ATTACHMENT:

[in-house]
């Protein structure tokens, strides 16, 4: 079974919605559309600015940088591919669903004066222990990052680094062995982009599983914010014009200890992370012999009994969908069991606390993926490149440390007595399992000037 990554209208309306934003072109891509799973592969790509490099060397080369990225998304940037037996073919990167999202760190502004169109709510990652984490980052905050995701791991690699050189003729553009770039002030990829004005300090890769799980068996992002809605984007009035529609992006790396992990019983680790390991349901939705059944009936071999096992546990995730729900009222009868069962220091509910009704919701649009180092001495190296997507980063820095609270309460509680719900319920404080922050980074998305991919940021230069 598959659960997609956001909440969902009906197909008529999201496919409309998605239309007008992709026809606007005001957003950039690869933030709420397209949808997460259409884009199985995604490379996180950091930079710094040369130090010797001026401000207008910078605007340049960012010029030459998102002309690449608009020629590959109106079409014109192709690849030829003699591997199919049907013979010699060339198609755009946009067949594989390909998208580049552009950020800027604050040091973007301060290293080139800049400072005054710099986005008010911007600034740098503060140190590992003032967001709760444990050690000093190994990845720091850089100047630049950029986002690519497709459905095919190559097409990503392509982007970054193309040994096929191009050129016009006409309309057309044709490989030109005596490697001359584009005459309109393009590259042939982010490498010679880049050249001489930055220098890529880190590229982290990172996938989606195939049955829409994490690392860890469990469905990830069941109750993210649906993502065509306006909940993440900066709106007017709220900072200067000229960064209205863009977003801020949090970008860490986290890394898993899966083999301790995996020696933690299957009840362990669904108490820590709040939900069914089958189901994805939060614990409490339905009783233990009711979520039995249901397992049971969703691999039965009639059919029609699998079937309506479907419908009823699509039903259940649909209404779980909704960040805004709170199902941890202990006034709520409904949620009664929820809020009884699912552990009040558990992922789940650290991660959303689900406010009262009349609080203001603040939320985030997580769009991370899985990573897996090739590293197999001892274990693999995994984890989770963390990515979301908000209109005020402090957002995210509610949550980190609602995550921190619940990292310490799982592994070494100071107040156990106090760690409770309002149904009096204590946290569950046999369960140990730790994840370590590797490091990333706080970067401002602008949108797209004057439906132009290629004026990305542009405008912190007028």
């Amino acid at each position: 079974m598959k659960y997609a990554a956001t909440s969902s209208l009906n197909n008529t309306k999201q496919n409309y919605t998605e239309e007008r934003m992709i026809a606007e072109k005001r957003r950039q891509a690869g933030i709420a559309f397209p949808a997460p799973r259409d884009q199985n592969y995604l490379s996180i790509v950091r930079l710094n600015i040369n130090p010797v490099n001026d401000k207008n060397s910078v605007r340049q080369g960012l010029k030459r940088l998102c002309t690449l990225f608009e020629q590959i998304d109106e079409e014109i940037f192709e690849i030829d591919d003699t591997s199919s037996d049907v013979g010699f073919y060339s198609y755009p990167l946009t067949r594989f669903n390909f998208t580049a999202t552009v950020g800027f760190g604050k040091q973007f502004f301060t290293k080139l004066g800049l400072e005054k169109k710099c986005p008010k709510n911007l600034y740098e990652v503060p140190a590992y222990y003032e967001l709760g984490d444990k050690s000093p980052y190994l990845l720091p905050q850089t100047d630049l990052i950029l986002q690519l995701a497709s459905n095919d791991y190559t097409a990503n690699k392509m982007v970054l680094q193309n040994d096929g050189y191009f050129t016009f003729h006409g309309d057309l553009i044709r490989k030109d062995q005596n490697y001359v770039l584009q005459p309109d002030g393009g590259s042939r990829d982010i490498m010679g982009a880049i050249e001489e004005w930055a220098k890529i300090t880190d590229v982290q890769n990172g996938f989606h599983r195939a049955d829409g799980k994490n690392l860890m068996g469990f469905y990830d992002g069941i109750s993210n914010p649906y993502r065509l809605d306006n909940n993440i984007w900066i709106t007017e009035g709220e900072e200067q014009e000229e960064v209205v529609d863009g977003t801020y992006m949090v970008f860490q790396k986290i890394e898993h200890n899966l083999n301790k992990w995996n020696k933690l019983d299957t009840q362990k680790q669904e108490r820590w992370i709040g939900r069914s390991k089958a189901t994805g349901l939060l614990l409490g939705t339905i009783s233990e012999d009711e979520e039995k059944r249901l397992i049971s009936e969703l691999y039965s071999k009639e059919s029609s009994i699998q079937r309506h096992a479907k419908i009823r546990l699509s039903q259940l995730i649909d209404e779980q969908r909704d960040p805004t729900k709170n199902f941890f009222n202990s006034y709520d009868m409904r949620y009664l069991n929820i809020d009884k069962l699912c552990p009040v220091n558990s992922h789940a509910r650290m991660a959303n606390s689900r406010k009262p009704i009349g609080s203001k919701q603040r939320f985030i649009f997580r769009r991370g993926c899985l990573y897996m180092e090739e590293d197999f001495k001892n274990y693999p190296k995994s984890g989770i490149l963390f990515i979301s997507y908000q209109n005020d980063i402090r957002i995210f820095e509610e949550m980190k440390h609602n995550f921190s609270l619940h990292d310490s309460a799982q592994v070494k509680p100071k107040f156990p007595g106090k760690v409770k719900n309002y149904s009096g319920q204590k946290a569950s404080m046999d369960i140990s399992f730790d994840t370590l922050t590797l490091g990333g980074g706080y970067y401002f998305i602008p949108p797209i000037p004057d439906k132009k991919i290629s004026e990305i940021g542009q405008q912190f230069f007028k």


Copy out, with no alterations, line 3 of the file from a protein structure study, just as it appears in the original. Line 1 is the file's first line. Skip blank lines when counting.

């Amino acid at each position: 079974m598959k659960y997609a990554a956001t909440s969902s209208l009906n197909n008529t309306k999201q496919n409309y919605t998605e239309e007008r934003m992709i026809a606007e072109k005001r957003r950039q891509a690869g933030i709420a559309f397209p949808a997460p799973r259409d884009q199985n592969y995604l490379s996180i790509v950091r930079l710094n600015i040369n130090p010797v490099n001026d401000k207008n060397s910078v605007r340049q080369g960012l010029k030459r940088l998102c002309t690449l990225f608009e020629q590959i998304d109106e079409e014109i940037f192709e690849i030829d591919d003699t591997s199919s037996d049907v013979g010699f073919y060339s198609y755009p990167l946009t067949r594989f669903n390909f998208t580049a999202t552009v950020g800027f760190g604050k040091q973007f502004f301060t290293k080139l004066g800049l400072e005054k169109k710099c986005p008010k709510n911007l600034y740098e990652v503060p140190a590992y222990y003032e967001l709760g984490d444990k050690s000093p980052y190994l990845l720091p905050q850089t100047d630049l990052i950029l986002q690519l995701a497709s459905n095919d791991y190559t097409a990503n690699k392509m982007v970054l680094q193309n040994d096929g050189y191009f050129t016009f003729h006409g309309d057309l553009i044709r490989k030109d062995q005596n490697y001359v770039l584009q005459p309109d002030g393009g590259s042939r990829d982010i490498m010679g982009a880049i050249e001489e004005w930055a220098k890529i300090t880190d590229v982290q890769n990172g996938f989606h599983r195939a049955d829409g799980k994490n690392l860890m068996g469990f469905y990830d992002g069941i109750s993210n914010p649906y993502r065509l809605d306006n909940n993440i984007w900066i709106t007017e009035g709220e900072e200067q014009e000229e960064v209205v529609d863009g977003t801020y992006m949090v970008f860490q790396k986290i890394e898993h200890n899966l083999n301790k992990w995996n020696k933690l019983d299957t009840q362990k680790q669904e108490r820590w992370i709040g939900r069914s390991k089958a189901t994805g349901l939060l614990l409490g939705t339905i009783s233990e012999d009711e979520e039995k059944r249901l397992i049971s009936e969703l691999y039965s071999k009639e059919s029609s009994i699998q079937r309506h096992a479907k419908i009823r546990l699509s039903q259940l995730i649909d209404e779980q969908r909704d960040p805004t729900k709170n199902f941890f009222n202990s006034y709520d009868m409904r949620y009664l069991n929820i809020d009884k069962l699912c552990p009040v220091n558990s992922h789940a509910r650290m991660a959303n606390s689900r406010k009262p009704i009349g609080s203001k919701q603040r939320f985030i649009f997580r769009r991370g993926c899985l990573y897996m180092e090739e590293d197999f001495k001892n274990y693999p190296k995994s984890g989770i490149l963390f990515i979301s997507y908000q209109n005020d980063i402090r957002i995210f820095e509610e949550m980190k440390h609602n995550f921190s609270l619940h990292d310490s309460a799982q592994v070494k509680p100071k107040f156990p007595g106090k760690v409770k719900n309002y149904s009096g319920q204590k946290a569950s404080m046999d369960i140990s399992f730790d994840t370590l922050t590797l490091g990333g980074g706080y970067y401002f998305i602008p949108p797209i000037p004057d439906k132009k991919i290629s004026e990305i940021g542009q405008q912190f230069f007028k």